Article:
Treacle Tarts have a lovely buttery flavor with a hint of citrus and a texture similar to Pecan Pie. Harry Potter loved them, & so will you!
I'm in the doldrums of Droughtlander (that is, the time between the last and next season of Outlander, the show that started me on this journey).
Seriously, if you're a fan of the books and/or movies, and you want to listen to a humorous and thoughtful chapter by chapter discussion of said universe, give this podcast a listen. You'll be engaged and entertained from the first show!
Anyway, it won’t surprise you to hear that my rediscovered interest in Harry Potter would inevitably turn to food. And what better place to start than Harry's favorite dessert, Treacle Tarts!
What is treacle?
Treacle is a British staple, and comes in two forms, light treacle (like Lyle's Golden Syrup), and black treacle (like Lyle's Black Treacle, or what we in the US would call molasses). The word treacle can indicate either the light or dark varieties.
The product itself is a syrupy by-product of refining cane sugar. We in the US don't have an equivalent for light treacle, so there aren't really recipes for that here. We do frequently use molasses in treats like gingerbread, molasses cookies, and Shoofly Pie.
Many recipes for Treacle Tarts state treacle in the ingredients list without defining which one to use. Or worse, saying you could use either one. However, there are major differences in flavor between the two, so it's important to choose wisely.
Using treacle in tarts
Treacle Tarts are a quintessential British dessert. The first mention of them came from the late 19th Century cookbooks of Mary Jewry, and they've gained a huge following since.
There are many Treacle Tart recipes available. These recipes are for a tart made of a shortcrust pastry shell with a thick filling of golden syrup (light treacle), breadcrumbs, and lemon juice or zest.
The differences between many recipes center on (1) whether or not heavy cream, butter, and egg is included in the filling, and (2) whether the tart is topped with a lattice crust.
I also chose not to use a lattice top because I wanted the filling to be featured rather than the crust. That, and I just didn't feel like making one.
Making mini tarts
Instead of making one large Treacle Tart in a 9-inch tart pan, I chose to make four small, sharable-for-two tarts in 4-inch mini tart pans. Since there's only myself and my husband at home right now, I don't want a big tart tempting me.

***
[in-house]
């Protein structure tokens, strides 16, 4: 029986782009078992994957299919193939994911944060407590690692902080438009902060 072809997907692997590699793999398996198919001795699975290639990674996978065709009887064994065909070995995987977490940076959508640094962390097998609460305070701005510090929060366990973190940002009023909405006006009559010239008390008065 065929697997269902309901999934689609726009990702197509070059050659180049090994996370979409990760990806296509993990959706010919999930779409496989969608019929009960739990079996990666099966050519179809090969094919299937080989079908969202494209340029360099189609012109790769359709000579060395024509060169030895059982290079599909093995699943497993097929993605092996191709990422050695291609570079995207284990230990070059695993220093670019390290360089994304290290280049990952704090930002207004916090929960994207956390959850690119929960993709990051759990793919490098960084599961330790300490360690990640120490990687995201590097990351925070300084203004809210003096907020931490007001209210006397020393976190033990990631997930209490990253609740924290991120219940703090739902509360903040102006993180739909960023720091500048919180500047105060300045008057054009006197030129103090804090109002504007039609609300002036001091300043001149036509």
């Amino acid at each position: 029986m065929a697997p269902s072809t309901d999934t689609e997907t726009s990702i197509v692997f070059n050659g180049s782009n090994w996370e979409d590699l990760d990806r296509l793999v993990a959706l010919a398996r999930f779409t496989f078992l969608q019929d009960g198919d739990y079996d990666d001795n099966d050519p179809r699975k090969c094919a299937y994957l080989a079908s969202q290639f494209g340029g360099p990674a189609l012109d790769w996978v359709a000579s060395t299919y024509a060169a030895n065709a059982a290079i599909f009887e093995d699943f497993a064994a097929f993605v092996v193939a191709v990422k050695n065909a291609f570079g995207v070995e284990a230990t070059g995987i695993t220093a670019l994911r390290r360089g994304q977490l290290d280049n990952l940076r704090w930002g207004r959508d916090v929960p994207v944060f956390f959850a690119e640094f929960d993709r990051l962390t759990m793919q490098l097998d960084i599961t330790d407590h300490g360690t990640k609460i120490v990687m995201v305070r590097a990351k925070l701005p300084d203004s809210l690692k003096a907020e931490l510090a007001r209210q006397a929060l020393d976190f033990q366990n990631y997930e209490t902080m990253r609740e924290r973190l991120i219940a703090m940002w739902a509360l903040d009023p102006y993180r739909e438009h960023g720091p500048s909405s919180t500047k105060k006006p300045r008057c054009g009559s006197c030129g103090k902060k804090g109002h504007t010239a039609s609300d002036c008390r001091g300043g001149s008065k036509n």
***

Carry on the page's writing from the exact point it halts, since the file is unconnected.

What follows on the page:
It's all about portion control, people. Besides, they're really cute!
In order to make four mini tarts, I took a full-sized recipe and divided it in half. The problem was that most recipes use only one egg in the recipe.
How do you measure half an egg?
Tips for making Mini Treacle Tarts
Well, luckily my Basic Shortcrust Pastry also uses a whole egg in the recipe. Since I also only needed half of that recipe, I cracked an egg into a small bowl, weighed it, and measured out half for the shortcrust pastry and filling (that came out to about two tablespoons each).
Another tip is to freeze the tart shells before baking them. That keeps the dough from slumping and shrinking when it's baked.
To blind bake crust (that is, bake it before filling it), the pie or tart pan is usually lined with parchment paper and filled with beans or rice. These help to hold the shell's shape.
My mini tarts are...uhm... small, and trying to fit parchment paper in the opening isn't practical. Instead, I use aluminum foil pressed tightly up against the sides (like I did when making Butterscotch Pie for Two). Remove the foil as you would the parchment paper and finish blind baking as normal.
While the tart shells are finishing baking, make the filling. It's just warming the golden syrup and mixing in the rest of the filling ingredients. Super simple!
Like with most custard pies, only bake the tarts until the filling is just set. For these mini tarts, 15 to 20 minutes should do it.
No wonder Harry Potter loved them
Treacle Tarts remind me of the aforementioned Brown Sugar Pie although less caramelly and more buttery from the golden syrup. There's also a lovely citrus note underneath that keeps the sweetness from being too cloying.
In other words, Treacle Tarts are yummy! No wonder they were Harry Potter's favorite dessert at Hogwarts.
Served with lightly sweetened whipped cream (or clotted cream, or even vanilla ice cream), Treacle Tarts will surprise and delight you. And the mini size is perfect for sharing with a special someone (or maybe not...I won't judge!).
Oh, and what else can you make with that Lyle's Golden Syrup? Make Sticky Toffee Pudding, another wonderful British dessert!
I bet Harry would approve!
Slainté! L’chaim! Cheers!
More recipes for British desserts
Do you want to continue with our focus on British desserts? How about holding a High Tea?
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Treacle Tarts for Two
For the crust
- ½ recipe basic shortcrust pastry, see Recipe Notes
For the filling
- ½ cup Lyle’s Golden Syrup
- 3 Tbsp bread crumbs, fresh, see Recipe Notes
- 1½ Tbsp heavy cream
- ½ large egg, beaten, see Recipe Notes
- 1 Tbsp unsalted butter
- ½ tsp lemon zest
- ¼ tsp kosher salt
- whipped cream, lightly sweetened, for garnish
- Preheat oven to 375°F.
- Remove the tart shells from the freezer and prick the bottom of eachwith a fork. Cover with a sheet of aluminum foil, pressing snugly up against the sides of the pan.
- Meanwhile, heat syrup in a small saucepan over medium heat until it’s warm and loose. Remove pan from heat and stir in the bread crumbs, heavy cream, egg, butter, zest, and salt. Set the filling aside.
- Remove the tart shells from the oven. Pour the filling into each tart shells about ¾ full.
- Bake until the filling is just set, about 15 to 20 minutes. Cover the tarts with foil if the crusts are getting too brown.
- Remove the pan from oven, and transfer tarts to wire rack to cool.
- Serve with lightly sweetened whipped cream.